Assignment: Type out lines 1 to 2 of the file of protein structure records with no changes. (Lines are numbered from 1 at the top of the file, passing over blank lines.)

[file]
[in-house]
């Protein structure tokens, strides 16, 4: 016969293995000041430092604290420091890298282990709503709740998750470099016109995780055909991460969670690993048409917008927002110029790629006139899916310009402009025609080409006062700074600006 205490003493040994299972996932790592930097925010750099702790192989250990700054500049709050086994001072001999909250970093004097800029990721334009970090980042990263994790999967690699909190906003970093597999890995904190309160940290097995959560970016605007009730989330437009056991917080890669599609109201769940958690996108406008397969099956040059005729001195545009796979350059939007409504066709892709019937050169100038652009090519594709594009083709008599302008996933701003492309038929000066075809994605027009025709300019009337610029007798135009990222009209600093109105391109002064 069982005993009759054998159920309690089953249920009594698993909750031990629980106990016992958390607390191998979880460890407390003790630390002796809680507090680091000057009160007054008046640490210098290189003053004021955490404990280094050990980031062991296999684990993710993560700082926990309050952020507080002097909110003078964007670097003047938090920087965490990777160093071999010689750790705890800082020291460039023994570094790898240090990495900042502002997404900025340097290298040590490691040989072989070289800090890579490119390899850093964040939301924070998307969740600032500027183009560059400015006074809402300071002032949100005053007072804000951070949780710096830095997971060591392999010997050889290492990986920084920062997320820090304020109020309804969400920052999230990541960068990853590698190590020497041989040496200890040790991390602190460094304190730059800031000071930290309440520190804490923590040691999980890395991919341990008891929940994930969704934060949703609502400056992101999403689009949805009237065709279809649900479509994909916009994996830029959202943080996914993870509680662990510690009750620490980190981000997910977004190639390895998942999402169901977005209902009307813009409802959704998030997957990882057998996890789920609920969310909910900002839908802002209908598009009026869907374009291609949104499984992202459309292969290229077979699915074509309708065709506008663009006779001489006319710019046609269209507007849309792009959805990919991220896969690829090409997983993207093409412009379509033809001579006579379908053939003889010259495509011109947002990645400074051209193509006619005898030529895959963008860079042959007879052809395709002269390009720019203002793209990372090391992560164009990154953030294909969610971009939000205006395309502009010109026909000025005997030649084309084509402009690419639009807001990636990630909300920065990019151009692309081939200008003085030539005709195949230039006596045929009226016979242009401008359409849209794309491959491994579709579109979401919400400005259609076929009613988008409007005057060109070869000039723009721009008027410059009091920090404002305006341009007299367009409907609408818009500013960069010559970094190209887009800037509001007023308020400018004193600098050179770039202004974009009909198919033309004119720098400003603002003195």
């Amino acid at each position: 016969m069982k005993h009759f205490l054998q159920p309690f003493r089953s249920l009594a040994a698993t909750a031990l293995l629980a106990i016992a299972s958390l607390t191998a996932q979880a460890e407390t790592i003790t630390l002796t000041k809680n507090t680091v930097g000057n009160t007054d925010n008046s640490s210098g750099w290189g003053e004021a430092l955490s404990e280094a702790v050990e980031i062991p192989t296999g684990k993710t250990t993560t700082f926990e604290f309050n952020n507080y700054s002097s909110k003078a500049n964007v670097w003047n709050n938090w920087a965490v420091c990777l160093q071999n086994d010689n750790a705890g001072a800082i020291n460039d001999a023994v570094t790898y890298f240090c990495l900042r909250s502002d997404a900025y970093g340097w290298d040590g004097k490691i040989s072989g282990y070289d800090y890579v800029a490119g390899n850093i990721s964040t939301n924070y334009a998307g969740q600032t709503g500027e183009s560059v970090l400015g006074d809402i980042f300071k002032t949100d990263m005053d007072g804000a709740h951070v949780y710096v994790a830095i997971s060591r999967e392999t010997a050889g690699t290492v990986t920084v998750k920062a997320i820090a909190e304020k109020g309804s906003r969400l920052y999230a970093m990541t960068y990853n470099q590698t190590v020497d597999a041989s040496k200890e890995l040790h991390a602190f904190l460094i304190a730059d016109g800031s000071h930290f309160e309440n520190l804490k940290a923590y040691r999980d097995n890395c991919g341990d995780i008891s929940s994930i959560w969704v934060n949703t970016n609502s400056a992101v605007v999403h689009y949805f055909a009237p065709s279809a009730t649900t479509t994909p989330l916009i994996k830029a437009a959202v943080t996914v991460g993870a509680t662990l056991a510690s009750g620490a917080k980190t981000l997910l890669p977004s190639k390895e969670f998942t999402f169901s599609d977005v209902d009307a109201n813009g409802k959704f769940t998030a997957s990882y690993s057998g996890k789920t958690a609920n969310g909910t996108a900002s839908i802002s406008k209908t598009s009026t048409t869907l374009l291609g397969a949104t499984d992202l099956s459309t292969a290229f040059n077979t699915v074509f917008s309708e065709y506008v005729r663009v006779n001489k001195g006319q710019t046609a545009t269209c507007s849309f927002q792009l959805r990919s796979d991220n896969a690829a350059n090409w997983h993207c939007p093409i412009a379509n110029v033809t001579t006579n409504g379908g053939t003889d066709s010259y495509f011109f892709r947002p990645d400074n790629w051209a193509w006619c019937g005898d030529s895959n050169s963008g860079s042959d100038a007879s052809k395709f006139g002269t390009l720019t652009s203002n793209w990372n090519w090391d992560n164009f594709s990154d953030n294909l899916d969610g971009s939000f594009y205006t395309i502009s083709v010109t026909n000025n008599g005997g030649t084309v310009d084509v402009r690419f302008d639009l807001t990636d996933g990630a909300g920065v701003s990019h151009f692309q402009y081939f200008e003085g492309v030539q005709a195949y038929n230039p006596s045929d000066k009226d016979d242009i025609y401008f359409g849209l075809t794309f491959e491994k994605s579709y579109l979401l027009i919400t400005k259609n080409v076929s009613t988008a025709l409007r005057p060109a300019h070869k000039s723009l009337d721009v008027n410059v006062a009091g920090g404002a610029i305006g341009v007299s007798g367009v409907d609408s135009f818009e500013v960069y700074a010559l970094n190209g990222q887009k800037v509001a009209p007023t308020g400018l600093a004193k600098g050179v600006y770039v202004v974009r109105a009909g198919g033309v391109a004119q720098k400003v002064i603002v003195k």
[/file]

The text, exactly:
[in-house]
């Protein structure tokens, strides 16, 4: 016969293995000041430092604290420091890298282990709503709740998750470099016109995780055909991460969670690993048409917008927002110029790629006139899916310009402009025609080409006062700074600006 205490003493040994299972996932790592930097925010750099702790192989250990700054500049709050086994001072001999909250970093004097800029990721334009970090980042990263994790999967690699909190906003970093597999890995904190309160940290097995959560970016605007009730989330437009056991917080890669599609109201769940958690996108406008397969099956040059005729001195545009796979350059939007409504066709892709019937050169100038652009090519594709594009083709008599302008996933701003492309038929000066075809994605027009025709300019009337610029007798135009990222009209600093109105391109002064 069982005993009759054998159920309690089953249920009594698993909750031990629980106990016992958390607390191998979880460890407390003790630390002796809680507090680091000057009160007054008046640490210098290189003053004021955490404990280094050990980031062991296999684990993710993560700082926990309050952020507080002097909110003078964007670097003047938090920087965490990777160093071999010689750790705890800082020291460039023994570094790898240090990495900042502002997404900025340097290298040590490691040989072989070289800090890579490119390899850093964040939301924070998307969740600032500027183009560059400015006074809402300071002032949100005053007072804000951070949780710096830095997971060591392999010997050889290492990986920084920062997320820090304020109020309804969400920052999230990541960068990853590698190590020497041989040496200890040790991390602190460094304190730059800031000071930290309440520190804490923590040691999980890395991919341990008891929940994930969704934060949703609502400056992101999403689009949805009237065709279809649900479509994909916009994996830029959202943080996914993870509680662990510690009750620490980190981000997910977004190639390895998942999402169901977005209902009307813009409802959704998030997957990882057998996890789920609920969310909910900002839908802002209908598009009026869907374009291609949104499984992202459309292969290229077979699915074509309708065709506008663009006779001489006319710019046609269209507007849309792009959805990919991220896969690829090409997983993207093409412009379509033809001579006579379908053939003889010259495509011109947002990645400074051209193509006619005898030529895959963008860079042959007879052809395709002269390009720019203002793209990372090391992560164009990154953030294909969610971009939000205006395309502009010109026909000025005997030649084309084509402009690419639009807001990636990630909300920065990019151009692309081939200008003085030539005709195949230039006596045929009226016979242009401008359409849209794309491959491994579709579109979401919400400005259609076929009613988008409007005057060109070869000039723009721009008027410059009091920090404002305006341009007299367009409907609408818009500013960069010559970094190209887009800037509001007023308020400018004193600098050179770039202004974009009909198919033309004119720098400003603002003195």